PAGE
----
No One Wants To Be A Racist

November 1, 2016

The phrase “locker room talk” suddenly hit the public news media recently. It was used to explain or justify talking crudely about women or people of other races.

Ever wonder what locker room talk is?

Me, too. The only sport I played was tennis. We didn’t have a locker room. 

Pro athletes spoke up and said their locker room conversations were nothing like that.

In my life I’ve been around “man talk”, of course. Almost never have I been part of “girl talk”, of course. So my experience is somewhat limited. Outside of three long months I spent in a fraternity in college, I’ve never been around conversations describing women and sexual exploits and the like. Those were probably post-adolescent boy fantasies. 

Racial comments are frequent in many places. Mostly white-guy “jokes” or comments about another race being lazy, worthless, criminal. Sometimes not another race but another culture of the same race. “Hillbilly” used to be a term of derision. Now maybe it’s redneck?

Shane Claiborne in the book I cited yesterday, Red Letter Revolution: What If Jesus Meant What He Said?, commented, “No one wants to be a racist, except for maybe some really mean people.”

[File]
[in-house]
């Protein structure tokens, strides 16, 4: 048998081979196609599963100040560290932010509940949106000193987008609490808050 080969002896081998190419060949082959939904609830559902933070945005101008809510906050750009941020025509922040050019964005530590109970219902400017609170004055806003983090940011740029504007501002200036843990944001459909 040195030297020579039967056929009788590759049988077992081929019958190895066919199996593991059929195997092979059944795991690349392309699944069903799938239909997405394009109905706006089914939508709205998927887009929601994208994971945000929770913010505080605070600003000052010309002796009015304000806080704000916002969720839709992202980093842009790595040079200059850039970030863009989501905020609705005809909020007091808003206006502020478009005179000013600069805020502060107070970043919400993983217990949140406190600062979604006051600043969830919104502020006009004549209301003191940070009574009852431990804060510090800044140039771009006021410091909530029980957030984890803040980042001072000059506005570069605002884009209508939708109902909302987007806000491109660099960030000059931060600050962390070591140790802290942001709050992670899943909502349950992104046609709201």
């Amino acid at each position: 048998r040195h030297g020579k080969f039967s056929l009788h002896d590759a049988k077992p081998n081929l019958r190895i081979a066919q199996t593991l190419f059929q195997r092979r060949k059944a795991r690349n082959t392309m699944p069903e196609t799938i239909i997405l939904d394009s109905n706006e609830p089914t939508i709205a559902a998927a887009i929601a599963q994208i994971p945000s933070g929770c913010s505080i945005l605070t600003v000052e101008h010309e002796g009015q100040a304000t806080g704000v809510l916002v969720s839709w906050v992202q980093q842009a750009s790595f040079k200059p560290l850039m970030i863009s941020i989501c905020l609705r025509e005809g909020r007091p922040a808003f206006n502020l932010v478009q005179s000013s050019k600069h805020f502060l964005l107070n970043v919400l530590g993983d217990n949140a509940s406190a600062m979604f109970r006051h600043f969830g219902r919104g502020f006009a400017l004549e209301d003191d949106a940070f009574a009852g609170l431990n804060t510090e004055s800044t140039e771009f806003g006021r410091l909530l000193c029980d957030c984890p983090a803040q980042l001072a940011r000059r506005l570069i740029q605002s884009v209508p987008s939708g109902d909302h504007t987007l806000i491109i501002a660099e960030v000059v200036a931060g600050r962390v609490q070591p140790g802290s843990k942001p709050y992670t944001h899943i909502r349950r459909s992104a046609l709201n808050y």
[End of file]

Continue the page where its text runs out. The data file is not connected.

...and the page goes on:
I think he’s right. I’ve heard people make the meanest comments about people of another race. Then later when the term racist was brought up, they would remark, “I hope you aren’t calling me a racist.”

We don’t hear what we ourselves say.

Robert Burns, the Scottish poet, said it centuries ago, “O wad a giftie gie us, to see ourselves as others see us.” 

How often do we reflect on what we say and do? And feel embarrassed? I have those flashbacks every once in a while.

Jesus did show us the way. And typically for him, he set the bar so high that we can never feel complacent. His culture was very racially defined. The Jews (like many other tribes) tried mightily to keep themselves separate from people of other races.